In considering an application to remove an executor or trustee, courts must determine whether allowing the executor/trustee to remain in their role would jeopardize estate assets and put the welfare of the beneficiaries at risk.

Executor Failed to Comply With Court-Imposed Deadlines

In Schnurerer Estate (Re), the beneficiaries of an estate believed that the executor was taking too long to complete the administration of the estate. As a result, they applied to the Court of Queen’s Bench of Alberta on October 4, 2019, seeking the removal of the executor from their duties. The Court ultimately chose not to remove the executor. However, it instead imposed strict deadlines for completing various estate administration steps. Justice Lema also gave the applicants leave to re-apply to the Court for the executor’s removal if the executor did not comply with the deadlines.

On October 22, 2019, the beneficiaries reapplied to the Court, asking that the executor be removed due to missed deadlines. The executor claimed she had a family emergency and sought a deadline extension. The Court noted that the executor took almost 16 months to prepare and file the application for probate and delayed selling the house, resulting in lost value to the estate. Further, the Court considered that the executor was expressly cautioned about these delays through the October 4, 2019 order. Justice Lema ultimately found that the executor was deficient in her duties and ordered that the executor be removed to ensure future efficient administration of the estate.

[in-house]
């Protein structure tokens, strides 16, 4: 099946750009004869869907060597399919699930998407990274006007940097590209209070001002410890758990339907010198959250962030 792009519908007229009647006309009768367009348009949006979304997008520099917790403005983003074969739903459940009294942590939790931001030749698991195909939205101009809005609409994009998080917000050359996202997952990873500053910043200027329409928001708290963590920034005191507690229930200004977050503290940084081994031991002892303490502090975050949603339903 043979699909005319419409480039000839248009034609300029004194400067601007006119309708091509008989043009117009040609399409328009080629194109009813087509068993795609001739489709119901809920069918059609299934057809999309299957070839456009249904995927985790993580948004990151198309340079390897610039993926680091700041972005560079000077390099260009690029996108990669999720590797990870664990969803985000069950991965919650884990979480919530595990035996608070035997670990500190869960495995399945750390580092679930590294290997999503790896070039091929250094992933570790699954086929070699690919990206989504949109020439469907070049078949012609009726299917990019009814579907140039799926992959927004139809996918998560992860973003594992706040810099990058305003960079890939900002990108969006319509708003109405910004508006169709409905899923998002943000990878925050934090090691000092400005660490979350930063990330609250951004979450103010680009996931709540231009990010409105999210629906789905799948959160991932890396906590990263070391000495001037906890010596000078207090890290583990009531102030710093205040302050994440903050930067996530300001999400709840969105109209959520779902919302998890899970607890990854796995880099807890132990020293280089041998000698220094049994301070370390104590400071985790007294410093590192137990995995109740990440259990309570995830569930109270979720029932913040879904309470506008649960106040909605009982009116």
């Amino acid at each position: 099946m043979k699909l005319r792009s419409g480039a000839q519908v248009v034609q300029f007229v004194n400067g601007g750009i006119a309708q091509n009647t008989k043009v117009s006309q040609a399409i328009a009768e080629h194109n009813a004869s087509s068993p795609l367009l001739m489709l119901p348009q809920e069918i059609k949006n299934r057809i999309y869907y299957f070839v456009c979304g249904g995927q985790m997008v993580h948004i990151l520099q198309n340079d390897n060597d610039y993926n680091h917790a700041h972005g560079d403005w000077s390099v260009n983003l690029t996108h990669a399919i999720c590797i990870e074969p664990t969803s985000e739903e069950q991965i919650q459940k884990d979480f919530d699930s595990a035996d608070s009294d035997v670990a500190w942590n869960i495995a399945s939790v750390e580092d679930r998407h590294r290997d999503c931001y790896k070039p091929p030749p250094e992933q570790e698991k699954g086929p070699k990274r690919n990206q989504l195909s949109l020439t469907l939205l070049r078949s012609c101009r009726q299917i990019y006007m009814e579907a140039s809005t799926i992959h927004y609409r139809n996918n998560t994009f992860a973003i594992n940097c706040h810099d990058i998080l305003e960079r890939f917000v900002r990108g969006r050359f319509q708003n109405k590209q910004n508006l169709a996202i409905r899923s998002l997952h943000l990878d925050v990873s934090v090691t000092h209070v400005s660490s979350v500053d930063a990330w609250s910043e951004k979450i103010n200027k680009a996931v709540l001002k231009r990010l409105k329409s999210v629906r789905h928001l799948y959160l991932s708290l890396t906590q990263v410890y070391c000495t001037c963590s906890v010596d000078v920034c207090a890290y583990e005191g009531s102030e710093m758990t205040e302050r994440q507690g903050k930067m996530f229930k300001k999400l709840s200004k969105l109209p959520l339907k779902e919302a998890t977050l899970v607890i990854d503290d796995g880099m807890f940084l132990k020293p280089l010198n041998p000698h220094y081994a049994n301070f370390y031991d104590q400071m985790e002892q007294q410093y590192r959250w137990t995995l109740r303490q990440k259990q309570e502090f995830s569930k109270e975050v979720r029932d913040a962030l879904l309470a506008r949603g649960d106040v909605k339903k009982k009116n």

Contact DBH Law Estate Lawyers in Calgary For Assistance With Estate Litigation

The knowledgeable estate lawyers at DBH Law have extensive experience advising clients on estate planning. We also provide skilled advocacy for clients involved in estate litigation, including matters involving an executor’s removal. We advise beneficiaries and executors on their options and take swift action to protect their rights.

Conveniently located in downtown Calgary, DBH Law serves clients throughout Alberta. To speak with a member of our team, call 403-252-9937 or reach out online.